If you're a recent college graduate, you might be thinking of buying a vehicle. Shopping for a new or used car can be fun, but can also be a little intimidating. Here are a few things to keep in mind as you embark upon your car-shopping adventure.
What’s your budget? The first step to smart car shopping is setting a budget for yourself — and if post-grad life is the first time you’re away from home and supporting yourself, this could be a new concept. To make sure you aren’t spending more than you make (and thus racking up debt), you want to take careful stock of what all of your expenses are and consider how much cash you have to spare to spend on a car. Though you may be tempted by models out of your price range with all the latest features, you should set a budget before you start shopping and be sure to stick to it.
What will a car cost? When you’re setting your budget, it’s important to remember that a car will cost you more than just the sticker price. You’ll also have to insure it, pay for gas, pay for maintenance, and pay for repairs. Costs for all of these can vary depending on make and model — some will recommend using higher quality fuel, others will have higher repair costs and thus higher insurance rates — so be sure to keep that in mind when you’re shopping.
Before you make a final decision, it’s a good idea to check with your insurance company about what it will cost as well as doing some research on repair and maintenance costs for that particular model.
Can you get a deal? Many car dealerships offer discounts or other incentives to encourage recent grads to buy. If you’re buying a new vehicle, be sure to keep any potential discounts in mind as you weigh the cost.
Do your research in advance Once you’ve figured out how much you can afford, it’s time to start looking at models. Whatever you need a vehicle for, you’ll want something that suits your needs. If you’re commuting to work every day, you may want something with good gas mileage (or a hybrid) to keep your ongoing costs down. When you find a model you’re happy with, be sure to check for similar models from other manufacturers — many make cars in the same class and prices can vary wildly between manufacturers.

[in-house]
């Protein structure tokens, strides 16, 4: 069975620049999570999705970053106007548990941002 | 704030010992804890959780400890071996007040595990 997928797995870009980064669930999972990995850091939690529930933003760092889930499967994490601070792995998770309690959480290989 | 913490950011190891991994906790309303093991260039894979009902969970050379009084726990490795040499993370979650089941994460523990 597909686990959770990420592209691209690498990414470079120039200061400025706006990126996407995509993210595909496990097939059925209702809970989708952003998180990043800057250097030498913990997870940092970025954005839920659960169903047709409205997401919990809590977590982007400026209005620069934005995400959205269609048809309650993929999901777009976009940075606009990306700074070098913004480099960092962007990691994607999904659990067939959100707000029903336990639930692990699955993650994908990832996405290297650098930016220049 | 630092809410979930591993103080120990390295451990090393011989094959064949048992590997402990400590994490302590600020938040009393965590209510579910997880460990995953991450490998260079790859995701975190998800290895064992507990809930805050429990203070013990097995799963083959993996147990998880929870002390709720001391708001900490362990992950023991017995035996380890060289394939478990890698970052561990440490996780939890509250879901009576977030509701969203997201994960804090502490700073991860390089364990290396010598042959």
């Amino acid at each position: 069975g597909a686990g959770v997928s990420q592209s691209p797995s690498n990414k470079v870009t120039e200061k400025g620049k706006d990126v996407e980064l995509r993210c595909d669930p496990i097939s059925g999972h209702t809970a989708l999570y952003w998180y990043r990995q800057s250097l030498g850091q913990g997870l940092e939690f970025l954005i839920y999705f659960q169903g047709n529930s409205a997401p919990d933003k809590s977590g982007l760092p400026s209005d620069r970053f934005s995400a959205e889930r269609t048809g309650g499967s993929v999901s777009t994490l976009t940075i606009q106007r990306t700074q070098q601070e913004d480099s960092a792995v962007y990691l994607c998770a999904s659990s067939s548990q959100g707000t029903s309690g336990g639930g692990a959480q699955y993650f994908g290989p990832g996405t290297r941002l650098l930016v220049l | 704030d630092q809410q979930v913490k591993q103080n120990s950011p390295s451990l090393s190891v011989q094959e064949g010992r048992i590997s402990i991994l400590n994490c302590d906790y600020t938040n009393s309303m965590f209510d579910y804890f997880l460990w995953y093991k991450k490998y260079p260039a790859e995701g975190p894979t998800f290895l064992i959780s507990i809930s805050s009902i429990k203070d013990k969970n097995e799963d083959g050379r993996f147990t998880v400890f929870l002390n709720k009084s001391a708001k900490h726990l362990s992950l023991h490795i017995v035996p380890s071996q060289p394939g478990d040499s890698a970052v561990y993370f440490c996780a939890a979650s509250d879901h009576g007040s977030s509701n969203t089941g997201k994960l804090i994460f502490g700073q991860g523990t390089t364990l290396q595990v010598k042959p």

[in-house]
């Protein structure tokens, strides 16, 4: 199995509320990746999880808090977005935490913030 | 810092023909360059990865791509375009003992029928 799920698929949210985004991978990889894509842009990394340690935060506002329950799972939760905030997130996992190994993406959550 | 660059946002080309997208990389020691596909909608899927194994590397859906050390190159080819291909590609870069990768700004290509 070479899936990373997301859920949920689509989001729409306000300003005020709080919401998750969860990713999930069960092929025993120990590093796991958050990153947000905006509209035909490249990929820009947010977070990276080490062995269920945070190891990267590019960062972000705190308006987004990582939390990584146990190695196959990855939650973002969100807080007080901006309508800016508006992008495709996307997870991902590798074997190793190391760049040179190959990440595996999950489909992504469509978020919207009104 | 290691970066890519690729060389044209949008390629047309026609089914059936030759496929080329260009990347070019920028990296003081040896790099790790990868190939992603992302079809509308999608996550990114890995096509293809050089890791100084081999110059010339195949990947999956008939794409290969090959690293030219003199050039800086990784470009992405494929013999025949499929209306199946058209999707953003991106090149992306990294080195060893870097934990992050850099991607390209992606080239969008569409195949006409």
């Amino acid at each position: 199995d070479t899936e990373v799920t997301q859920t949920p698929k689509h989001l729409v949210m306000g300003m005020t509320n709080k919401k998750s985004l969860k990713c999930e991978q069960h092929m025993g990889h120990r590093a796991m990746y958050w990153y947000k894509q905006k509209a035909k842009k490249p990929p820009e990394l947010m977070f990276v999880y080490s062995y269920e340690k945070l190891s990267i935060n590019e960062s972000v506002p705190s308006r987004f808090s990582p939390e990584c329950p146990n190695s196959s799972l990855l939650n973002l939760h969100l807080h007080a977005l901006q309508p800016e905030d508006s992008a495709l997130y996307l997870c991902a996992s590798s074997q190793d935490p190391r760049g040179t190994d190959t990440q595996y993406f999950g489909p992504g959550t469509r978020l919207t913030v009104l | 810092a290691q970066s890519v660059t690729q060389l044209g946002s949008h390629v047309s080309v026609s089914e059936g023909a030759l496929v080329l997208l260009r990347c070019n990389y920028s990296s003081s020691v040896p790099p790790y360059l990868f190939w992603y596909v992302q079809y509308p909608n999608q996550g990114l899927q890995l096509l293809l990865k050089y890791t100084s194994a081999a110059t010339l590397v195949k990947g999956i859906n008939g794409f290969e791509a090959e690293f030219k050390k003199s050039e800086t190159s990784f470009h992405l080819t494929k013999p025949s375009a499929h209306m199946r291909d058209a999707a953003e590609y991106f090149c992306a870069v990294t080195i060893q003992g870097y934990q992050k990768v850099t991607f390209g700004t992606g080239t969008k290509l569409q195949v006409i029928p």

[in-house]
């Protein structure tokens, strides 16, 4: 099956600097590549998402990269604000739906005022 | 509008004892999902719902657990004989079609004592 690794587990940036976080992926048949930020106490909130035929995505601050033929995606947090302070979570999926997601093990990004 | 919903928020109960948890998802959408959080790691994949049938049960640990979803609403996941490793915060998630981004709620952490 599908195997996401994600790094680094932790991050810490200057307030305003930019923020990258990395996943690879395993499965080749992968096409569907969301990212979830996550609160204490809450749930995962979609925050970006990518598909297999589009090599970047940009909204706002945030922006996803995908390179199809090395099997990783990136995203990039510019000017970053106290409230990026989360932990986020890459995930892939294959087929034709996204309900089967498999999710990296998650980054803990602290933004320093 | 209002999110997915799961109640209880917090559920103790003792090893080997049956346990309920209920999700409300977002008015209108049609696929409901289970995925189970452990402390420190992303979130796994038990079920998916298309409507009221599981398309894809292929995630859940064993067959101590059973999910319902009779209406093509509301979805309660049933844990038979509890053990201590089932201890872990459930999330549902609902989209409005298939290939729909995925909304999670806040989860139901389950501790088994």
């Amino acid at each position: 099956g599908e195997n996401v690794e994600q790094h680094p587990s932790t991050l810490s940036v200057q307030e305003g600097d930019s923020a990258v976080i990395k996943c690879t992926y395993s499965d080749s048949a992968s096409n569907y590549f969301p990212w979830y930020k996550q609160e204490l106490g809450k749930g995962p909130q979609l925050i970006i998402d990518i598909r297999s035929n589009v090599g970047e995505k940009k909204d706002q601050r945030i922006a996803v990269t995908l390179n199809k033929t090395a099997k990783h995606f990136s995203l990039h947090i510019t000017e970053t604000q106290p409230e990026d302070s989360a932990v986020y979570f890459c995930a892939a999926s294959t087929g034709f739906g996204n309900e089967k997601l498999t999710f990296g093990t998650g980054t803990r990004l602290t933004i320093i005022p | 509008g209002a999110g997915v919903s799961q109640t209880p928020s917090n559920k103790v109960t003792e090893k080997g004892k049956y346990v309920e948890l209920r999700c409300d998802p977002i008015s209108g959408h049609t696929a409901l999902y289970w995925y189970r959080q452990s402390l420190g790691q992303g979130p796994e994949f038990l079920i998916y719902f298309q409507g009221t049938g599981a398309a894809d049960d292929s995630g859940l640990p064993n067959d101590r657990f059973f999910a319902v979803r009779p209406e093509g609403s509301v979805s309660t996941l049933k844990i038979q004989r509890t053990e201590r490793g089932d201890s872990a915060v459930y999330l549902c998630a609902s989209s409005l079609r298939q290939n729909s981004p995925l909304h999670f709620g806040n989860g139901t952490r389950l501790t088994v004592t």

Can’t afford new? Buy used! Though you may want to buy a brand new car with all the bells and whistles, a slightly older vehicle may fit your pocketbook more easily. Most cars depreciate rapidly, meaning their value drops the moment you drive them off the lot. Though that’s bad news for new car owners who want to protect their investment, it’s good news for used car buyers who can get a significant discount on cars that are a few years older. When buying used, though, you want to be sure to give the vehicle a thorough inspection to be sure you aren’t getting a lemon.
There’s no right or wrong answer when it comes to buying a new or a used car, so be sure to weigh your options and do the math to be sure the vehicle you’re looking at is the vehicle that makes the most sense for you.
How will you finance your car? It can be difficult for recent graduates to finance a new car purchase due to lack of credit history (though a car loan can be a good way to build credit for the future). Still, you may find some financial institutions, dealers, and even manufacturers willing to offer special student rates for recent graduates. If you can’t find any deals and are having trouble being approved for a standard loan, talk to your parents about co-signing for you, which can help give your credit the boost it needs.
Whatever you do, take the time to shop around for financing before you decide to make a purchase. Though a dealer will offer their own financing, it won’t necessarily be the best deal — but you won’t know that unless you’ve taken the time to compare offers and check rates on auto loans from different lenders.